45 Harv. L. Rev. 1365 (1931-1932)
For Whom Corporate Managers are Trustees: A Note

handle is hein.journals/hlr45 and id is 1423 raw text is: FOR WHOM CORPORATE MANAGERS ARE TRUSTEES 1365

T-HE administration of corporations- peculiarly, a few hun-
dred large corporations - is now the crux of American
industrial life. Upon the securities of these corporations has
been erected the dominant part of the property system of the
industrial east. A major function of these securities is to provide
safety, security, or means of support for that part of the com-
munity which is unable to earn its living in the normal channels
of work or trade. Under cover of that system, certain individuals
may perhaps acquire a disproportionate share of wealth. But
this is an incident to the system and not its major premise;
statistically, it plays a relatively minor part. Historically, and
as a matter of law, corporate managements have been required
to run their affairs in the interests of their security holders.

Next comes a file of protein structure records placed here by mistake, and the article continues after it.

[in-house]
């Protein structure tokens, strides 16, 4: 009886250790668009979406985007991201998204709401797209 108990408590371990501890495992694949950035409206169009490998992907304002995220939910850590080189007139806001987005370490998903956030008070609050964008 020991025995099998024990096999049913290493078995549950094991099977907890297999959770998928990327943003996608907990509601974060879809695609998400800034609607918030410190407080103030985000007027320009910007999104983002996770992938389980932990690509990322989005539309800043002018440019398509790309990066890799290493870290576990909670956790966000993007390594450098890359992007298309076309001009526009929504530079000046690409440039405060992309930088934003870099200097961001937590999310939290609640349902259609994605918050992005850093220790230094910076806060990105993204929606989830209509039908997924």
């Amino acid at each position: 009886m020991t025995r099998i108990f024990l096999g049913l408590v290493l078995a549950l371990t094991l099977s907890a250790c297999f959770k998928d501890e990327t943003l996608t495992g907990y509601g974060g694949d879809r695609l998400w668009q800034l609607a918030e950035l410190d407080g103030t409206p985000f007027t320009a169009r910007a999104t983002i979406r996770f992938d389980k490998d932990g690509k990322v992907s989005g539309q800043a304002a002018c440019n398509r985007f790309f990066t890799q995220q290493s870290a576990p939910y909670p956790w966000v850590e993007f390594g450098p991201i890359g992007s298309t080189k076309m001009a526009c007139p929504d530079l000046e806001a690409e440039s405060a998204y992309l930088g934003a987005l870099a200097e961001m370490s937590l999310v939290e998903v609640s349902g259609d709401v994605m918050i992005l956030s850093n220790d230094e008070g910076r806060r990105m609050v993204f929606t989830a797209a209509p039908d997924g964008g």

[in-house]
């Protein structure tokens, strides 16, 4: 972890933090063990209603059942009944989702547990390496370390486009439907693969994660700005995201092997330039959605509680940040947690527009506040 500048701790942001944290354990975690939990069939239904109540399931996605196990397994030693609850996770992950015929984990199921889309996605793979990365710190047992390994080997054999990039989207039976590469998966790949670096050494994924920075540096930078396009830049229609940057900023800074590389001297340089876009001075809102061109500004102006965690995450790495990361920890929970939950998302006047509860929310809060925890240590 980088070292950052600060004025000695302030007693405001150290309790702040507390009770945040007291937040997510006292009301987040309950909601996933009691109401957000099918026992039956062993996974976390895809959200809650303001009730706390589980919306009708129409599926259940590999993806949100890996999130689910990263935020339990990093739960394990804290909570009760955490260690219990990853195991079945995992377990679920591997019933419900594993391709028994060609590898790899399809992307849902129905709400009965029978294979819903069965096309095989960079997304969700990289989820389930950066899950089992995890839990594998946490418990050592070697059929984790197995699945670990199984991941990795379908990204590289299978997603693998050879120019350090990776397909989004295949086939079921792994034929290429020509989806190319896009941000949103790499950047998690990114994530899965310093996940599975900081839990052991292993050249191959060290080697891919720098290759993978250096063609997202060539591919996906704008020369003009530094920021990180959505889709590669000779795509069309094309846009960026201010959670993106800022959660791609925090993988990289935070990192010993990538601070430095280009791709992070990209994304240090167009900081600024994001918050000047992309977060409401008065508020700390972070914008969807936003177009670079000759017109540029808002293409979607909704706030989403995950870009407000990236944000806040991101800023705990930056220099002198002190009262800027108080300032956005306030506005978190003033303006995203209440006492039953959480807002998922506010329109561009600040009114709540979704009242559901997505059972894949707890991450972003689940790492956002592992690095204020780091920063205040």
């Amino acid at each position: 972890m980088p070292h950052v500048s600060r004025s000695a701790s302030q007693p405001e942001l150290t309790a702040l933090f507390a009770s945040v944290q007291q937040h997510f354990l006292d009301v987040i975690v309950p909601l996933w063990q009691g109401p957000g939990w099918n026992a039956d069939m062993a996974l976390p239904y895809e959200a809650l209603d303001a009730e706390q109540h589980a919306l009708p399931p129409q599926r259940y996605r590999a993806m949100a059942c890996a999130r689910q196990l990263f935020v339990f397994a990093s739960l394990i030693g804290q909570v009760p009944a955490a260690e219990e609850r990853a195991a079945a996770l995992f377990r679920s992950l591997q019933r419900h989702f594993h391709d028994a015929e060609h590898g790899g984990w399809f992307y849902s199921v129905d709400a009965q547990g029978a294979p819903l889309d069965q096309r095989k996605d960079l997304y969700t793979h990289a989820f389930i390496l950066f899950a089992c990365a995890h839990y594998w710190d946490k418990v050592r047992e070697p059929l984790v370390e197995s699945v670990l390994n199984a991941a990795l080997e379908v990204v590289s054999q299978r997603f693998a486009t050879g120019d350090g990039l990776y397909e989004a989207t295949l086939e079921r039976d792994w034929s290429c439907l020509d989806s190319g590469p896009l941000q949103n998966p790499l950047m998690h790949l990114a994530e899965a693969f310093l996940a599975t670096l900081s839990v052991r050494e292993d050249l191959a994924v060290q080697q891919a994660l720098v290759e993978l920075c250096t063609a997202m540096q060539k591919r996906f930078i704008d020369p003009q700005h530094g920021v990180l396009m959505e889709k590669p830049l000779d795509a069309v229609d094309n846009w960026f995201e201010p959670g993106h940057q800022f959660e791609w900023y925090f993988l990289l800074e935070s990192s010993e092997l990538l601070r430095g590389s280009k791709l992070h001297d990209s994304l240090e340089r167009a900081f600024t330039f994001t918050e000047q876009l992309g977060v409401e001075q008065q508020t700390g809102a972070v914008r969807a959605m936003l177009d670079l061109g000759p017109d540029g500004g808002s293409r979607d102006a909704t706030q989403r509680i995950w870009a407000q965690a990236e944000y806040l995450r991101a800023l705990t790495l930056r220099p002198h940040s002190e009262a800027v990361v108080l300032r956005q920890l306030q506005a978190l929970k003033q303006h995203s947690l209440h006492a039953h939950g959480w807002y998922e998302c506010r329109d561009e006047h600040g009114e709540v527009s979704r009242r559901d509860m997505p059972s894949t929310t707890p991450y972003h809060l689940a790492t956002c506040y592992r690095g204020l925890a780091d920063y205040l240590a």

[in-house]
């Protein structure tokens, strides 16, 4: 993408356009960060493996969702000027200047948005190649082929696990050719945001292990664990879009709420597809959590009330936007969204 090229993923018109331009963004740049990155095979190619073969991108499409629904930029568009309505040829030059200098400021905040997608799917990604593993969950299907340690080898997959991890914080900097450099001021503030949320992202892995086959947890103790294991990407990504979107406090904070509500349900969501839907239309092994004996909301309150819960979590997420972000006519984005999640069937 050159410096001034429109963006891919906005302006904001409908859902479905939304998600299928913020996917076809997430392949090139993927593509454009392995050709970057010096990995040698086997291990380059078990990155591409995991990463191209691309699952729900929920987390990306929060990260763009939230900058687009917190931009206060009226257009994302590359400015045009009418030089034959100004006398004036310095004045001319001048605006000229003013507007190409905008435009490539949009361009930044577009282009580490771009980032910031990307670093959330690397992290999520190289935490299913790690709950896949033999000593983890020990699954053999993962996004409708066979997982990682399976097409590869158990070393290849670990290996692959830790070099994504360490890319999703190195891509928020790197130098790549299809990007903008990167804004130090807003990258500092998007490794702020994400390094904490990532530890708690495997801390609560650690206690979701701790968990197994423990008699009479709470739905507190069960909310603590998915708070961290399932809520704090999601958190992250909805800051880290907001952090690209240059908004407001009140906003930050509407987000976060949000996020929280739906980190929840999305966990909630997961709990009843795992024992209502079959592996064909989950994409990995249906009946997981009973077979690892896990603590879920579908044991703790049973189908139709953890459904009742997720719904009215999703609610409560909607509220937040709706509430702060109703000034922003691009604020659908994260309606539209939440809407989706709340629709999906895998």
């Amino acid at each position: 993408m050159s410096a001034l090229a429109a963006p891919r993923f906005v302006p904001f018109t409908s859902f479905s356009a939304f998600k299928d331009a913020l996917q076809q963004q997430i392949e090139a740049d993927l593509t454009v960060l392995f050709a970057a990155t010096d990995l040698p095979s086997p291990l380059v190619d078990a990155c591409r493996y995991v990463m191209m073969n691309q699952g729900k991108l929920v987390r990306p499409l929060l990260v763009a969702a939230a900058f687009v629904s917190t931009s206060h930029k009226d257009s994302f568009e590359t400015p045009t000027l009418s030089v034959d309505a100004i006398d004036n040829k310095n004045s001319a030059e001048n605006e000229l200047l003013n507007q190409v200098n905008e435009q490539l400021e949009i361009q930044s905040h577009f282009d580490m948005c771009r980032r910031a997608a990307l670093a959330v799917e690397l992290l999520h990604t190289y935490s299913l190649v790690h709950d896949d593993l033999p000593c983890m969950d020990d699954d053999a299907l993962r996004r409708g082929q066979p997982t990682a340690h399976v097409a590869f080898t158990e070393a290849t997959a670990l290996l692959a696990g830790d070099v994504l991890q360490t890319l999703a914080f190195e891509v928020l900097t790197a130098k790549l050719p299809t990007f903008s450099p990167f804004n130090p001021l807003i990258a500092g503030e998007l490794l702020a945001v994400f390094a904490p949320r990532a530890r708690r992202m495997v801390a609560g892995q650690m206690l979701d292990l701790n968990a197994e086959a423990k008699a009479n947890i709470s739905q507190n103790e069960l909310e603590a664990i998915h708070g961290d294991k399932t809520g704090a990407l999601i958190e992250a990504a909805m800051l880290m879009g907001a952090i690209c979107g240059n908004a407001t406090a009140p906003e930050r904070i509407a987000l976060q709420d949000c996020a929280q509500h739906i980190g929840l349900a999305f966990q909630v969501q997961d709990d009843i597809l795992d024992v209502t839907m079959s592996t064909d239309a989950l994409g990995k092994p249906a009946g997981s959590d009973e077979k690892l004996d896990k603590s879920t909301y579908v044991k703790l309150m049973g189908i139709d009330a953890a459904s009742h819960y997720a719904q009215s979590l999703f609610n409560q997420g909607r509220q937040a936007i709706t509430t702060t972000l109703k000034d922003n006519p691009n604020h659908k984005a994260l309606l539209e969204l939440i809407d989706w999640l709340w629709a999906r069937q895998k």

From time to time other groups, notably labor, have asserted
their claims; and these claims are receiving steadily greater
recognition as a cost of industry. If these costs are not met,
security holders receive an illusory additional profit. But the
security holder's claim was the supposed main objective.
Professor Dodd has challenged the theory.' He has stated his
own thesis:
The present writer is thoroughly in sympathy with Mr. Berle's
efforts to establish a legal control which will more effectually prevent
corporate managers from diverting profit into their own pockets from
those of stockholders, and agrees with many of the specific rules which
the latter deduces from his trusteeship principle. He nevertheless be-
lieves that it is undesirable, even with the laudable purpose of giving
stockholders much-needed protection against self-seeking managers,
to give increased emphasis at the present time to the view that business
corporations exist for the sole purpose of making profits for their stock-
holders. He believes that public opinion, which ultimately makes
law, has made and is today making substantial strides in the direction
of a view of the business corporation as an economic institution which
1 For Whom are Corporate Managers Trustees? (1932) 45 HARv. L. REv. 1145.

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